“I usually host. That’s why when someone comes over and I have to turn him away, it just feels awful.”

I helped myself to another bowl of soup.

He continued: “And you know how it needs pretending? Like, Oh sorry, I suddenly don’t feel well? But it doesn’t quite work. They always know what happened.”

“Oh wow. Sounds like all you have been doing in Delhi is having sex - ”

He giggled, “Pretty much.”

“ - instead of figuring out other issues…”

“I know. It’s such an escape. These past two years have been terrible otherwise.”

Jhankaar was struggling a bit. He had moved to Delhi for a project but things had not worked out. He gradually got distracted from work and attracted to the app, spending time, day after day, chatting with numerous Delhi boys on Grindr.

I thought about all this, about Grindr and the hookup culture, while chewing on a strand of bok choy. The topic inevitably came up while hanging out with other boys as well. “I’m so sick of it,” Arun said every now and then. He went through phases. He deleted the app for a few months only to reinstall it again. On the other hand, our European friends, folks who had lived in bigger cities and travelled around, lamented that there were so few guys online in Kathmandu.

But chatting is one thing, arranging a meeting is something else. Grindr could be a fun way to kill a couple of hours, but hooking up brings up a whole lot of other issues. Images from disappointing encounters briefly flashed through my mind. I had also turned boys away. Once, a date I had anticipated for days abruptly ended after a cup of coffee. Numerous times, my messages don’t get returned. There have been guys whom I have lost forever inside the cyber void. Then that man I met last November, that guy who was so keen but so afraid. I could almost smell the fear reeking from his body. He was tall and well-built; smart, well-read. But he couldn’t stop his mind from ticking; he couldn’t give in to his carnal needs.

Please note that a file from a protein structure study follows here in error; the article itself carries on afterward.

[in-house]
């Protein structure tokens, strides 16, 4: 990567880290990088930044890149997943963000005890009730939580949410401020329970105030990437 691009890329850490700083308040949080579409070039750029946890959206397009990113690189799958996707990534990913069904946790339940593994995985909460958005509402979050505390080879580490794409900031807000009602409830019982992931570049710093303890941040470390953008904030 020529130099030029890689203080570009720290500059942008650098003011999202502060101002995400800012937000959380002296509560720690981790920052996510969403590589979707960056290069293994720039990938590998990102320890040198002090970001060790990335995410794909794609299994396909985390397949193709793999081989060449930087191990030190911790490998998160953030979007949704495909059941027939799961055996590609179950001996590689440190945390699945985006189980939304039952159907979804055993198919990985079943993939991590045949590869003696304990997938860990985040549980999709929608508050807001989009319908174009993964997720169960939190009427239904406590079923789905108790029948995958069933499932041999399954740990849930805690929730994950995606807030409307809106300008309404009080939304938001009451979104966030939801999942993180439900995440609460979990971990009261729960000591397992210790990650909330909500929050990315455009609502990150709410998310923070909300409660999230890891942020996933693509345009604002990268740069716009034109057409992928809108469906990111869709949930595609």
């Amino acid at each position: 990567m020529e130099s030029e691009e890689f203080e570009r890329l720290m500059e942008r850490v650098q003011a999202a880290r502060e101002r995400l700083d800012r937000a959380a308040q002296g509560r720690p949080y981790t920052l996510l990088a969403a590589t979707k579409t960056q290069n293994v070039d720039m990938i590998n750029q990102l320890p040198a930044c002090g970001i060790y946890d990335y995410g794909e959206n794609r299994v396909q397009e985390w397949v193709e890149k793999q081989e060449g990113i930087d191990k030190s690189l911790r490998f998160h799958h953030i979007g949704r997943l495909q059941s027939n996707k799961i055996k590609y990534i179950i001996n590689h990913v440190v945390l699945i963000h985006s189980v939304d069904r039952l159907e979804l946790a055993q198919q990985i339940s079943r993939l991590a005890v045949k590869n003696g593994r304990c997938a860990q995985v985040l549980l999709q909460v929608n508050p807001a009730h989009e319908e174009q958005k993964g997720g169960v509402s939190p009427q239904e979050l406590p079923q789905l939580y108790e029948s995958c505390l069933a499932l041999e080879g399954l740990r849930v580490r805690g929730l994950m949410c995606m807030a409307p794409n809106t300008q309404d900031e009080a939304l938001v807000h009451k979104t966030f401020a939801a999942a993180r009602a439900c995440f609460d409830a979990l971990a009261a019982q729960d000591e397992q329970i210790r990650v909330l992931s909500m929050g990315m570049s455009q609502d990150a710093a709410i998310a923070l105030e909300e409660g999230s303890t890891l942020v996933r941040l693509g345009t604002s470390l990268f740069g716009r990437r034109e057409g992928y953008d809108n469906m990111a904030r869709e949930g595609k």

Sex and the inherent messiness. Whether newly in love or happily married; partnered and perfectly in sync or stuck with a spouse whose ways and wants are vastly different from yours. Sometimes it’s the schedule, sometimes it’s something else. Babies, family, food, or the weather. Emotions, duties, mood or circumstances. Things get in the way.

But I was also secretly amused at Jhankaar’s newfound pastime. It’s always nice to share, and with Jhankaar, I have shared a lot. When we were kids, we shared postcards of Bollywood actresses. In the US, we shared new ideas over many meals; various possibilities of being and becoming.

Those days. Those adventures we had, together and separately. All those humid afternoons and snowy evenings. And random nights, when, tired and empty, I would call Jhankaar, seeking his company, and walk over to the apartment he shared with his partner. During chores, I would ramble on about the previous night - about the new boy, the new uptown bar, the joyrides at 4 am, how I had stumbled home from farflung corners of the city. They would listen to my stories, Jhankaar and his boy, nodding their heads, smiling. And exchange glances with each other. Those glances - so deep, so warm - carried so much. When faced with that kind of warmth, my stories didn’t stand a chance. They crumbled like ice and vanished, leaving nothing behind.